I continued to invite this mother to follow me to the office. I tried very hard to calm her down but she started to tell me that I was a bad teacher. She claimed BB had a wonderful Grade One teacher the year before. Miss So and So taught her so well and she was a good teacher, and I was the bad one according to her. Then she asked me, “Ms. JJJ, do you have children?” I replied, “No. I don’t have children of my own. But, I have taught many children.”(I probably had dealt with more children than she could imagine.) She continued, “You don’t know how to teach children, Ms.JJJ, because you do no have kids. You don’t know children. You are a bad teacher.” At that point, I knew it was totally useless to continue the conversation with her. I told her that it was almost the end of the school year. If she was not happy with my teaching, she should have told me earlier on or informed the principal about her concern regarding my teaching performance. I told her that she was more than welcome to talk to the principal. After that, I swiftly bid her adieu.
I was surprisingly cool and calm when I talked to her until the very end. I walked away fuming! Yes, I don’t have children of my own. Is it a crime for a teacher not to have children of her own? So, I am unfit to be a teacher in her eyes because I am childless! What kind of nonsense is that! I walked away with a heavy load in my heart and ready to explode. (You can imagine all cuss words that I have ever heard in my entire life were reviewed in my head at that moment. Hahaha….)
After that idiotic encounter, I desperately needed to unload my anger and frustration. The principal was busy so I quickly walked into the behavior Teaching Assistant’s office where she was still busy dealing all the paper work for the behavioral problems. I sat down in front of her and did one thing that I had never done before- I crashed and cried my heart out.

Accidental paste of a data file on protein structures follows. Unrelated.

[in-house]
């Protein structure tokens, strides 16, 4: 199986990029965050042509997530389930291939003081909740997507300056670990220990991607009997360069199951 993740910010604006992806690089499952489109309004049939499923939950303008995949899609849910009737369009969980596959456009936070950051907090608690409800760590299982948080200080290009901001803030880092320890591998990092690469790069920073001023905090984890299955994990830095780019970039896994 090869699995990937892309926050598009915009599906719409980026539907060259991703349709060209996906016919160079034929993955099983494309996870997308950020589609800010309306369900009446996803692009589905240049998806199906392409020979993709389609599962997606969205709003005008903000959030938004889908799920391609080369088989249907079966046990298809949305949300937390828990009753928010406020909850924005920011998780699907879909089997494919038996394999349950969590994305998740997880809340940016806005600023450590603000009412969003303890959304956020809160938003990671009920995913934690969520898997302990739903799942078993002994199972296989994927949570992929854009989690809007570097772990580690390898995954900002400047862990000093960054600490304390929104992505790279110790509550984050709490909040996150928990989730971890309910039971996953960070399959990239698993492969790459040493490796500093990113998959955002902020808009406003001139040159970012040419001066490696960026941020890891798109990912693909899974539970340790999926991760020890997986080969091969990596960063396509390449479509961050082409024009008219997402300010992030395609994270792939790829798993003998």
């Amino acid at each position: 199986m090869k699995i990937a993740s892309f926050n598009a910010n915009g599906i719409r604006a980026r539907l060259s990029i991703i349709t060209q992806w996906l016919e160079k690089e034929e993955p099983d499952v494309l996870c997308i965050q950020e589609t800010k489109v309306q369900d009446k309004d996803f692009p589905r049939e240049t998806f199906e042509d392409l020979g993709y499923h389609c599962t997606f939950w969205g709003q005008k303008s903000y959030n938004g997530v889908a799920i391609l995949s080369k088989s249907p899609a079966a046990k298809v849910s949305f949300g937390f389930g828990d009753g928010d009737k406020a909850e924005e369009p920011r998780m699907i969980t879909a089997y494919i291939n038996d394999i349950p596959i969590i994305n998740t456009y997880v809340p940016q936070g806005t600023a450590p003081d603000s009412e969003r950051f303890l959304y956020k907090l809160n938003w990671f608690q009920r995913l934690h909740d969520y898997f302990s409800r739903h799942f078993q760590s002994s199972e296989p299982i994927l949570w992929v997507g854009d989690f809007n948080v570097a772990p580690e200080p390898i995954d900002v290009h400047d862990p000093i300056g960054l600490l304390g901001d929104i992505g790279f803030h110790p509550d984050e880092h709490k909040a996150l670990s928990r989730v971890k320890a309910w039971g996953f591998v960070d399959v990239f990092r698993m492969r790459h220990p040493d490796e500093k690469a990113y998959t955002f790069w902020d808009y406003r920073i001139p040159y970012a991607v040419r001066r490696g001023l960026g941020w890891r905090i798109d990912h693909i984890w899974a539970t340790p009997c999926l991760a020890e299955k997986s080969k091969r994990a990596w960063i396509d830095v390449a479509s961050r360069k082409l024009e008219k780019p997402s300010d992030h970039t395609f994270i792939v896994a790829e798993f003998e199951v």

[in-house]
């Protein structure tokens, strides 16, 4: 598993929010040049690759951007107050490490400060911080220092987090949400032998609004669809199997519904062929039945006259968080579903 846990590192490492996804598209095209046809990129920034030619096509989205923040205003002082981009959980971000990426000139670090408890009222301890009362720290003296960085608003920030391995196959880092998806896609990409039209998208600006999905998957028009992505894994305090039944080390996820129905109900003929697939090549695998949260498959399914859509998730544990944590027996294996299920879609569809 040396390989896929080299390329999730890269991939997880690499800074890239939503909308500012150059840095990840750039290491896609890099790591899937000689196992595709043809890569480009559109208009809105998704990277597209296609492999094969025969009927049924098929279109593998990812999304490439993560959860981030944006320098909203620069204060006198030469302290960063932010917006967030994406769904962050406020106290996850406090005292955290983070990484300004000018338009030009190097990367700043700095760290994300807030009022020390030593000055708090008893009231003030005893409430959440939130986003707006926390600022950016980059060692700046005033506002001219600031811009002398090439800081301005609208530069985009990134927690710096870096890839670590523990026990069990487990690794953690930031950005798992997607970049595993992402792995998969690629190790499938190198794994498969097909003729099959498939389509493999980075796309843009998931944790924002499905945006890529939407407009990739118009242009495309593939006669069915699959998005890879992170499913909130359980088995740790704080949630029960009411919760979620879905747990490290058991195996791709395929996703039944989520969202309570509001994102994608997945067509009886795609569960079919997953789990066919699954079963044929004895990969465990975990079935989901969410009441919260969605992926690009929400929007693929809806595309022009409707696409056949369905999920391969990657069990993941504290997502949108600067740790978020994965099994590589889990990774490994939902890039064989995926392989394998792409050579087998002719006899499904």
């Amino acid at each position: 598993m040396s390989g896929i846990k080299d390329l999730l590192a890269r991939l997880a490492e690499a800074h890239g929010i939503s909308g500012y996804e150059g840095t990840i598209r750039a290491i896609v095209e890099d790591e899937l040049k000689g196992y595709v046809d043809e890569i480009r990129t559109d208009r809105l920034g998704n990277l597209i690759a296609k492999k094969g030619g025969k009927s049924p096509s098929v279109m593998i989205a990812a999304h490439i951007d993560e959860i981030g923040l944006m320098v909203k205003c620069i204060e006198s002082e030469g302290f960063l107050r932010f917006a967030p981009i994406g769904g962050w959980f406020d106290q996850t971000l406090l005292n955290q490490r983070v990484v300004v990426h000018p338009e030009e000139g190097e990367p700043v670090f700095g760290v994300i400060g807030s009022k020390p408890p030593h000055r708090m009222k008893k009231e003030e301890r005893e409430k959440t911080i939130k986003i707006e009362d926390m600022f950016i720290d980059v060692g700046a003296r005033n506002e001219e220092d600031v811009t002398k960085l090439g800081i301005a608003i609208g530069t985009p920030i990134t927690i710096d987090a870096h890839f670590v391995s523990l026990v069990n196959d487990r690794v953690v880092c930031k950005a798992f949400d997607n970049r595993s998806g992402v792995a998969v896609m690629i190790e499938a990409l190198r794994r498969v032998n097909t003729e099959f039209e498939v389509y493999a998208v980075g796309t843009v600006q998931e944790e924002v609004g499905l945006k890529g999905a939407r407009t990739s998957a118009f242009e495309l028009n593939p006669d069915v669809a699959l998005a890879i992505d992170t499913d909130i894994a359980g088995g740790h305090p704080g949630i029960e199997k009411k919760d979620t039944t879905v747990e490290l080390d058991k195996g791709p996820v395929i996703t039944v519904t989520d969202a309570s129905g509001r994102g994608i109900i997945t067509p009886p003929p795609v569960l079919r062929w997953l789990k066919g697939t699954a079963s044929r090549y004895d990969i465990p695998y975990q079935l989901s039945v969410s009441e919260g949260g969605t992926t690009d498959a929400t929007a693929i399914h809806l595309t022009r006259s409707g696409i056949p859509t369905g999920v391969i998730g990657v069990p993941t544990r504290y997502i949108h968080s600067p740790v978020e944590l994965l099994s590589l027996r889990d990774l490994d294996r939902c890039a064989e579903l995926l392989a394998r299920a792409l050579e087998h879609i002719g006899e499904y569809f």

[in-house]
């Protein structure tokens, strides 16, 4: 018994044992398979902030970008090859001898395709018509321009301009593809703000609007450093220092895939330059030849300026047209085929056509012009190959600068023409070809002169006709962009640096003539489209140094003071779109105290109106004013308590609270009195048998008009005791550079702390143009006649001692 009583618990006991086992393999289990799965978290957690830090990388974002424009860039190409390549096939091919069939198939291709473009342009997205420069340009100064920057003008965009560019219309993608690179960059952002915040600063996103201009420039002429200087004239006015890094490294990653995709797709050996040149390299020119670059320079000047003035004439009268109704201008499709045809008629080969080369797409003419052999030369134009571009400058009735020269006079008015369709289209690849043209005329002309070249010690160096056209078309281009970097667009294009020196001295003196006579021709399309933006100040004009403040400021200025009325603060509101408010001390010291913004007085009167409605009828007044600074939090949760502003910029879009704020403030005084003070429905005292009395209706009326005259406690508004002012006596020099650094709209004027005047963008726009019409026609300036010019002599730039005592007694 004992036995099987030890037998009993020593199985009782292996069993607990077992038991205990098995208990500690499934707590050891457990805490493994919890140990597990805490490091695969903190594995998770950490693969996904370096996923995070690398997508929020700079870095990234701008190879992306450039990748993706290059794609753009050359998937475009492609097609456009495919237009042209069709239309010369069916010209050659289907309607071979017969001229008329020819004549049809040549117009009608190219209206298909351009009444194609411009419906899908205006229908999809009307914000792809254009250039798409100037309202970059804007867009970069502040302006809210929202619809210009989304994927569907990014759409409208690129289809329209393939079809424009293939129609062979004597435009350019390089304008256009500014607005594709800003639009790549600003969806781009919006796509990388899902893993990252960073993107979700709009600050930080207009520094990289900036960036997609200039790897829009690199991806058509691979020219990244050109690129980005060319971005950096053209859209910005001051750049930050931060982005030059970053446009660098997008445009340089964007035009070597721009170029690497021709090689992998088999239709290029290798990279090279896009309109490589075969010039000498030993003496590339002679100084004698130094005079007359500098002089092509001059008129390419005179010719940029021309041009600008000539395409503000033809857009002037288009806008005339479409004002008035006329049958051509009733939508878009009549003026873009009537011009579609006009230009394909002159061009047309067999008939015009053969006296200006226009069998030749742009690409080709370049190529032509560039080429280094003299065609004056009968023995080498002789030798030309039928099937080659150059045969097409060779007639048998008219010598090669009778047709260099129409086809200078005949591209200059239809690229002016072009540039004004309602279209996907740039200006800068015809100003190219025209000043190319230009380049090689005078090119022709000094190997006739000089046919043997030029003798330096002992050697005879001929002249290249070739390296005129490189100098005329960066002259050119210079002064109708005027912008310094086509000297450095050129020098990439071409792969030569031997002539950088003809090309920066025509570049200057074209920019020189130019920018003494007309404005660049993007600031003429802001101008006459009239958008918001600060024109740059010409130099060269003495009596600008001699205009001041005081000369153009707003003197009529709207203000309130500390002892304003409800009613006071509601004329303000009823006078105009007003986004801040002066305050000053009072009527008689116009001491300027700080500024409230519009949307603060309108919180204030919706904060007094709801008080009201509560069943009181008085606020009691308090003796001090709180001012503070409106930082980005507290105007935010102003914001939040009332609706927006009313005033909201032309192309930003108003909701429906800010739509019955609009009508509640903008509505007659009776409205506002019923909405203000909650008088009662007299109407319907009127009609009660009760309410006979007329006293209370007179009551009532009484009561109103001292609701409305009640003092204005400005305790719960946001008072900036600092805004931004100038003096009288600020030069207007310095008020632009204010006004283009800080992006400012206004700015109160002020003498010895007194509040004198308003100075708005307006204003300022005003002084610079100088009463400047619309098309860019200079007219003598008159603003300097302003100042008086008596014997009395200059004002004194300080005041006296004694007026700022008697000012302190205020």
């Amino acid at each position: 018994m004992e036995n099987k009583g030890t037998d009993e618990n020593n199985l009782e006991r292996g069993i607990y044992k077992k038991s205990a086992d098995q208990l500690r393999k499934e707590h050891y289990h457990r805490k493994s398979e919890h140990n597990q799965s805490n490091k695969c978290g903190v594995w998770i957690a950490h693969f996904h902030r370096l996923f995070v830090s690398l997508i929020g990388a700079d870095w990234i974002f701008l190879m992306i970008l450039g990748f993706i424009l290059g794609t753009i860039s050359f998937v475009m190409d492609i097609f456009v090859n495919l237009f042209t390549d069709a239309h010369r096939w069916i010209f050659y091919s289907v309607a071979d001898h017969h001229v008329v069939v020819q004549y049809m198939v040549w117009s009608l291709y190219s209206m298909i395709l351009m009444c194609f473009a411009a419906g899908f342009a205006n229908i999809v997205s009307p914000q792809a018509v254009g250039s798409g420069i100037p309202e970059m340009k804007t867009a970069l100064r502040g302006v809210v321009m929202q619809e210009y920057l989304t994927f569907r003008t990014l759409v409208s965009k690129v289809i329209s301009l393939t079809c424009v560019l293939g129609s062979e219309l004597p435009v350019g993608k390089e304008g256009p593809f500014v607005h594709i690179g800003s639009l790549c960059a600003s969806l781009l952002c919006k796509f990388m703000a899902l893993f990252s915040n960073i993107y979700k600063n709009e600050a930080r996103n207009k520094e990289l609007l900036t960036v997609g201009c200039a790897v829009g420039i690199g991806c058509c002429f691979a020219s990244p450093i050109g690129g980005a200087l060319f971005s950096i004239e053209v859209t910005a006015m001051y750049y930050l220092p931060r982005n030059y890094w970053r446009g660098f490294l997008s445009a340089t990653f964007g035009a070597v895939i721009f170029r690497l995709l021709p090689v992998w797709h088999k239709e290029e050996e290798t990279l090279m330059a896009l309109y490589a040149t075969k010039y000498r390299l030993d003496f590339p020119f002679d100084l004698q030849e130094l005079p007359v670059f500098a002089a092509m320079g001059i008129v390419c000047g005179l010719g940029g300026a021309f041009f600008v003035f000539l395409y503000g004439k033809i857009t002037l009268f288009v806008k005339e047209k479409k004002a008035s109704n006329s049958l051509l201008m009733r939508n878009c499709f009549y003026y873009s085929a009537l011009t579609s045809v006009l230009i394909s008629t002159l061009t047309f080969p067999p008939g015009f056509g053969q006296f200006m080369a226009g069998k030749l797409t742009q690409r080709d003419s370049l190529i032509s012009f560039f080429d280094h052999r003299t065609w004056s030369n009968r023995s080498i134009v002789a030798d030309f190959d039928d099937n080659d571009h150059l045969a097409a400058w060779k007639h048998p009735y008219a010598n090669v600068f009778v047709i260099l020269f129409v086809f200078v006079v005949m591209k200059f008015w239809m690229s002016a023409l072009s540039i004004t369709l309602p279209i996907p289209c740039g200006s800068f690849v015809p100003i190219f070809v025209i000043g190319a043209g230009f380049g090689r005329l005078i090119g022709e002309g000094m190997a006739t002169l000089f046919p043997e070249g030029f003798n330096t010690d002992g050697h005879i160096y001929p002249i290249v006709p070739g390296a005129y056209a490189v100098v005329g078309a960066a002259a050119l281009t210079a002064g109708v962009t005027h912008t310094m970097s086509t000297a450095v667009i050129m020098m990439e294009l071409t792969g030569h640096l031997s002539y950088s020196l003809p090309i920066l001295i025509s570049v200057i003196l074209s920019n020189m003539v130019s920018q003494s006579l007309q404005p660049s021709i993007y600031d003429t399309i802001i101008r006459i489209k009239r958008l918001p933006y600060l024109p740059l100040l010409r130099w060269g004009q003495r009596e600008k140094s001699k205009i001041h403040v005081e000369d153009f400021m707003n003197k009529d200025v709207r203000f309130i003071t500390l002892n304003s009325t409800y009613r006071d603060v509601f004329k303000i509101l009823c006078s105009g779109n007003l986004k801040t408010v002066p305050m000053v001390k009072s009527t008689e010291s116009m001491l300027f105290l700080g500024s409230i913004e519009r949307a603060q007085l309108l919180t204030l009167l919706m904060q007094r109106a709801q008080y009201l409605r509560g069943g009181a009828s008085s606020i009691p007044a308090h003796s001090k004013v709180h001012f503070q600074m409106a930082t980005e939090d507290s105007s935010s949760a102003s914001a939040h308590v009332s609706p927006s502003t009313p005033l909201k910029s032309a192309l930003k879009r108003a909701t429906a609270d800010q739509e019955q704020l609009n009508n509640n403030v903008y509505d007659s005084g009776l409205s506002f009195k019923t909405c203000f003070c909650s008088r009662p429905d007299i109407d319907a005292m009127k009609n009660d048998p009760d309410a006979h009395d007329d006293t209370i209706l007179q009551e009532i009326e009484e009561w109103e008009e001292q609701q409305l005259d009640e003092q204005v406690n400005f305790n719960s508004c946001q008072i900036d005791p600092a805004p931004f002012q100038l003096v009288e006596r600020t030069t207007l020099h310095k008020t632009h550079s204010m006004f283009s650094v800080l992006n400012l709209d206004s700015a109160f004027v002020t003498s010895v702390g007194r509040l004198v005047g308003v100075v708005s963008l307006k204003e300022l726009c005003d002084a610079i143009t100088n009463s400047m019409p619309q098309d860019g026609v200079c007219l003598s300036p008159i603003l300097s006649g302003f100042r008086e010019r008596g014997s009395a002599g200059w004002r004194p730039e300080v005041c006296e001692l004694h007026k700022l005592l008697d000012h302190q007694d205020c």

I have never cried for a hard day of work but that day. I was a bad teacher and I just totally lost it! Why should I be ridiculed as a bad teacher for not having any children? When the conversation gets to that point, what was the point for me to educate this child about right and wrong? She was obviously getting two contradicting messages from home and school. Unfortunately, people sometimes do imply that only people with children could understand children or how to raise children. What a load of nonsense! I have seen too many parents who are lacking parenting skills and sometimes unfit to be parents. Someone once told me, “One needs to pass a test to drive a car, but any idiot could become a parent.” It is quite a cynical comment but sadly, that is the truth.
I did not quit after a hard cry. As I am older and wiser, I have come to my realization that I may not have children of my own but there are tons of children out there in desperate needs of attention and love. I happen to have abundant love to give. After a tearful day like the day I was blacklisted by that parent as a bad teacher, I reassured myself that I would be wanted sometime somewhere by someone who would appreciate my full attention to their children’s education.
Note 1: Once a child took a cell phone from a teacher’s desk, the parent argued that the teacher should not have left the cell phone there to tempt the child to take the phone. (I will write about this story one day.)
Post Note: Thank Goodness, I had supportive principal and colleague to comfort me and offer me their shoulders for a big cry after this horrid day. It is easy to forgive but very difficult to forget. Any incident like that is kept in my heart as a warning to better myself continuously. I’d better leave no excuse for any parent to claim that I am unfit to be a teacher because I have no kids.